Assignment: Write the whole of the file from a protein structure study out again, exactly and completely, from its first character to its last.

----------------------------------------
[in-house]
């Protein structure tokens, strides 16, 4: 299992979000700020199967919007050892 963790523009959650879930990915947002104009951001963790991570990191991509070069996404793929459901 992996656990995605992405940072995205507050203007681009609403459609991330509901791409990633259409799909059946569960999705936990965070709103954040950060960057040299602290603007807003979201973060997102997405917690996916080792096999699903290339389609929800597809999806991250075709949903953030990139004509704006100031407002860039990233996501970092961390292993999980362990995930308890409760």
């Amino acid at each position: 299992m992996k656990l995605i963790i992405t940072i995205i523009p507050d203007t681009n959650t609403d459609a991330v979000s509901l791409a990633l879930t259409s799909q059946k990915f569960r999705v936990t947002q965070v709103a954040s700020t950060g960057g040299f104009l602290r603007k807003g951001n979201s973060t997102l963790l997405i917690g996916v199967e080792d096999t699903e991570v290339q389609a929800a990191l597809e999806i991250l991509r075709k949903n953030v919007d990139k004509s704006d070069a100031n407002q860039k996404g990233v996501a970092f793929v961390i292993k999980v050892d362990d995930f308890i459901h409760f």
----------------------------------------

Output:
[in-house]
């Protein structure tokens, strides 16, 4: 299992979000700020199967919007050892 963790523009959650879930990915947002104009951001963790991570990191991509070069996404793929459901 992996656990995605992405940072995205507050203007681009609403459609991330509901791409990633259409799909059946569960999705936990965070709103954040950060960057040299602290603007807003979201973060997102997405917690996916080792096999699903290339389609929800597809999806991250075709949903953030990139004509704006100031407002860039990233996501970092961390292993999980362990995930308890409760």
């Amino acid at each position: 299992m992996k656990l995605i963790i992405t940072i995205i523009p507050d203007t681009n959650t609403d459609a991330v979000s509901l791409a990633l879930t259409s799909q059946k990915f569960r999705v936990t947002q965070v709103a954040s700020t950060g960057g040299f104009l602290r603007k807003g951001n979201s973060t997102l963790l997405i917690g996916v199967e080792d096999t699903e991570v290339q389609a929800a990191l597809e999806i991250l991509r075709k949903n953030v919007d990139k004509s704006d070069a100031n407002q860039k996404g990233v996501a970092f793929v961390i292993k999980v050892d362990d995930f308890i459901h409760f």